- The Washington Times - Monday, December 18, 2006

Supreme Court and the ‘M’ word

In “Supreme farce: Part II” (Commentary, Sunday), Thomas Sowell paraphrases Justice Stephen Breyer’s judicial philosophy, observing that he believes when “laws are ‘not clear, … judges” must rely “on the ‘values’ they see behind the laws,” not the laws’ words. Branding such approach “shameless sophistry,” Mr. Sowell points out its condescending nature. Equally shameless and condescending is how activist judges twist and otherwise play with the meaning of plain words to achieve their desired values-oriented result. The outcome is that their decisions tend to be contrary to the law and pernicious in effect. An egregious example is Justice William O. Douglas’ discovery in Griswold v. Connecticut that the “specific guarantees in the Bill of Rights have penumbras, formed by emanations,” affording rights to privacy. Such illusion provided grist for Roe v. Wade.

There are those who have read Griswold and have no clue what Justice Douglas was saying, which is not surprising, considering that his opinion is baloney. It might be amusing were it not so deadly. Borrowing Mr. Sowell’s words, these are the “average” people upon whom activist judges believe they have the right and duty “to impose their superior wisdom and virtue.” Scary. Whatever the court’s motives, snuffing life based upon “penumbras” and “emanations” is sick.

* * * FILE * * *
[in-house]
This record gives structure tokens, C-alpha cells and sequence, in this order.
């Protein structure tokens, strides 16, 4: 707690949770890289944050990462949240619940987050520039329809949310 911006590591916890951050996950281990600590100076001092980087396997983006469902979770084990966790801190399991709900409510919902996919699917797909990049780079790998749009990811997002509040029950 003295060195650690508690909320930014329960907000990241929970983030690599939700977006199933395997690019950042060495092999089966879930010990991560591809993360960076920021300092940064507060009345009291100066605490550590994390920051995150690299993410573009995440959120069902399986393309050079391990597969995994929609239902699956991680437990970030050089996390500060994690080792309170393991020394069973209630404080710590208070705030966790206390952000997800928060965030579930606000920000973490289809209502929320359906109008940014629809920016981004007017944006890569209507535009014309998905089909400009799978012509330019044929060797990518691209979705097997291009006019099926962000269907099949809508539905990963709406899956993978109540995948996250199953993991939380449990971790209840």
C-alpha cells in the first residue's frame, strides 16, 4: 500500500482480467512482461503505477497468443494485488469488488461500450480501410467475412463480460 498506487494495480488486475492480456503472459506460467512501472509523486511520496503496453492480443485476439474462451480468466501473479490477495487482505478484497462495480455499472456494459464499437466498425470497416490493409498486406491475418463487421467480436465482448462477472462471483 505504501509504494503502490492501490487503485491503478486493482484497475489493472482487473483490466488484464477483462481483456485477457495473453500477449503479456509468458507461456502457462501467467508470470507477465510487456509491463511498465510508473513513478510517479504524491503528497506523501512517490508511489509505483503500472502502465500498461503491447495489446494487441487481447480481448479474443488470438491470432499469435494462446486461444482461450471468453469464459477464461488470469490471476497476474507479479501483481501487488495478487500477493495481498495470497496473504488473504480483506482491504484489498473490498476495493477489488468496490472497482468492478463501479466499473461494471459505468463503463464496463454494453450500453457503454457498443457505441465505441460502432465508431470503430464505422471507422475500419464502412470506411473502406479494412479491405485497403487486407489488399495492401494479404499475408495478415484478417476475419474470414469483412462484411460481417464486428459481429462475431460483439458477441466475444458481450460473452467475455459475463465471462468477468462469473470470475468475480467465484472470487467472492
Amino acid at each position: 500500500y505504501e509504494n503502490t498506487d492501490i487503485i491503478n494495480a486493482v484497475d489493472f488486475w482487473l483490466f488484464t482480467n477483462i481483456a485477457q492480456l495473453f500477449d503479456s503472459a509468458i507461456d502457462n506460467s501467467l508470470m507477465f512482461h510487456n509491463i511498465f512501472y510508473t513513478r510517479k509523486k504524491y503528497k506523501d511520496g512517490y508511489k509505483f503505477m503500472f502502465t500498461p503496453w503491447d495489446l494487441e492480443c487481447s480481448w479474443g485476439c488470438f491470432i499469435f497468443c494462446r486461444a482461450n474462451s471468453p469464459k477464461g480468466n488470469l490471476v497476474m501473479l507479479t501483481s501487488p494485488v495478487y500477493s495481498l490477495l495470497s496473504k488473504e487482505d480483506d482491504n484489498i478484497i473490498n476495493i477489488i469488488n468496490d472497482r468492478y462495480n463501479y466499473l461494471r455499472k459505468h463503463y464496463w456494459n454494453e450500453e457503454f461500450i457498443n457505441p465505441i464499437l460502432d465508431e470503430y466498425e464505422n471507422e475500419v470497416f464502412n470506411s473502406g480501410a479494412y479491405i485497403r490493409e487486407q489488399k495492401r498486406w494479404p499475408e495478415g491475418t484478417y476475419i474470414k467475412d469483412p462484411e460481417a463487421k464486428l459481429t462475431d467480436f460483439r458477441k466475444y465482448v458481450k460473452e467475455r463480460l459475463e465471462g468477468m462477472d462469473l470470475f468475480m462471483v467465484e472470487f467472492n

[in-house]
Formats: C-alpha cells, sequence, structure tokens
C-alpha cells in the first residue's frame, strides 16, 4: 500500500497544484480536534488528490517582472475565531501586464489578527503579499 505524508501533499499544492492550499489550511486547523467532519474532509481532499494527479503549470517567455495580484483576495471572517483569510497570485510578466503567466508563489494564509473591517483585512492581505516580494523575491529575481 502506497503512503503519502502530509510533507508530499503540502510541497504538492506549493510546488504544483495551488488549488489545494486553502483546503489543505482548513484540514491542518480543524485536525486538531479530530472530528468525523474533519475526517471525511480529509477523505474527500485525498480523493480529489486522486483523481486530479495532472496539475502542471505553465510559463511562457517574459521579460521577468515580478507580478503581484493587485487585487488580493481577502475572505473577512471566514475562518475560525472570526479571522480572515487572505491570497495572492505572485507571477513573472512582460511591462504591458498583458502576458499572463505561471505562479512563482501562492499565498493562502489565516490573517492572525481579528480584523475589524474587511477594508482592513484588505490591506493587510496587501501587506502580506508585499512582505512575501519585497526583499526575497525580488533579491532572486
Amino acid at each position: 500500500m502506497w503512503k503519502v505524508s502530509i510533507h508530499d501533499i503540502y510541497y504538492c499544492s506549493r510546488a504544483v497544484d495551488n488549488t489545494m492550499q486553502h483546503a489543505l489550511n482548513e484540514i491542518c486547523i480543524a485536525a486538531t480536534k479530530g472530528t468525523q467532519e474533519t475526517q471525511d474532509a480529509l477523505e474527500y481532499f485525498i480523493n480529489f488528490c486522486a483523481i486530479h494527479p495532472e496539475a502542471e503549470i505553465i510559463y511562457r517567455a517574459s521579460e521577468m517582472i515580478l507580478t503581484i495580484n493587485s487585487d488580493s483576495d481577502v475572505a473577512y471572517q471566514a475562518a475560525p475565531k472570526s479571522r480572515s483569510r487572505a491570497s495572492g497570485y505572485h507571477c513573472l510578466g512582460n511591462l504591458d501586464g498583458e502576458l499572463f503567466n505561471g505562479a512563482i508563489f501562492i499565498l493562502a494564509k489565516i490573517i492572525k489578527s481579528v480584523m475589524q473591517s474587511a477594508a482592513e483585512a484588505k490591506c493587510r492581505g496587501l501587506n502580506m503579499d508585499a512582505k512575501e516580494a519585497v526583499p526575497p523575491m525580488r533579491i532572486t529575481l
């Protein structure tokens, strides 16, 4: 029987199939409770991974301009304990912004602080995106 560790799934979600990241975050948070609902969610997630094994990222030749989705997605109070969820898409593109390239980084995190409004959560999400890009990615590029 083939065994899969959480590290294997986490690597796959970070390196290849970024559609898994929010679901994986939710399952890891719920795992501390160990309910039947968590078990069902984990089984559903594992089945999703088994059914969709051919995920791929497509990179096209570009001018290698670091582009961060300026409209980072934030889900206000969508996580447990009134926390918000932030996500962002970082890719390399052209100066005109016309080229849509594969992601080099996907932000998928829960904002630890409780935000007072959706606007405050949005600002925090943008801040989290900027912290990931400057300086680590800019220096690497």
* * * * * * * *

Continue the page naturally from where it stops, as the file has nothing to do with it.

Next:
Some activist judges are more subtle but equally effective. Consider the First Amendment: “Congress shall make no law respecting an establishment of religion.” Most of us have no problem with its clarity. Not so the court. Rather than prohibit Congress from establishing a particular religion, the court believes this clause establishes a “wall” that completely separates church and state. This “wall” is not in the Constitution. It is merely referenced in a letter written by Thomas Jefferson to a religious organization assuring it that Congress would “make no law respecting an establishment of religion, … thus building a wall of separation between church and State.” Jefferson had nothing to do with the writing or ratification of the Constitution, yet the court relies upon his “wall” to abrogate rights the Founding Fathers fought to protect.

One can hardly wait to see what the court does with the complicated word “marriage.”

ROBERT HARGEST

Alexandria, VA.,

Preserving Social Security

“Stop raids on Social Security,” by Lawrence Hunter (Commentary, Friday) outlines the problems with our Social Security program. Mr. Hunter is correct about how Congress has mishandled Social Security. He proposes using Social Security surpluses and owed interest to finance a refundable tax credit for “Head Start Retirement Accounts.”

There is another option to preserve Social Security without increasing taxes or cutting benefits. The first step is to forget the idea of personal accounts. They would be a nightmare to administer. The second step would be to set up a “real” Social Security Trust Fund to save and build annual Social Security surpluses and owed interest. The contract for operating the trust fund should be competitive and awarded to the private financial sector. The goal is to provide a means to eliminate projected funding shortages without raising taxes or reducing benefits.

This action should be taken soon to preserve Social Security without changing it.

JOHN T. MCVICKAR

Vienna

Crypto-Judaism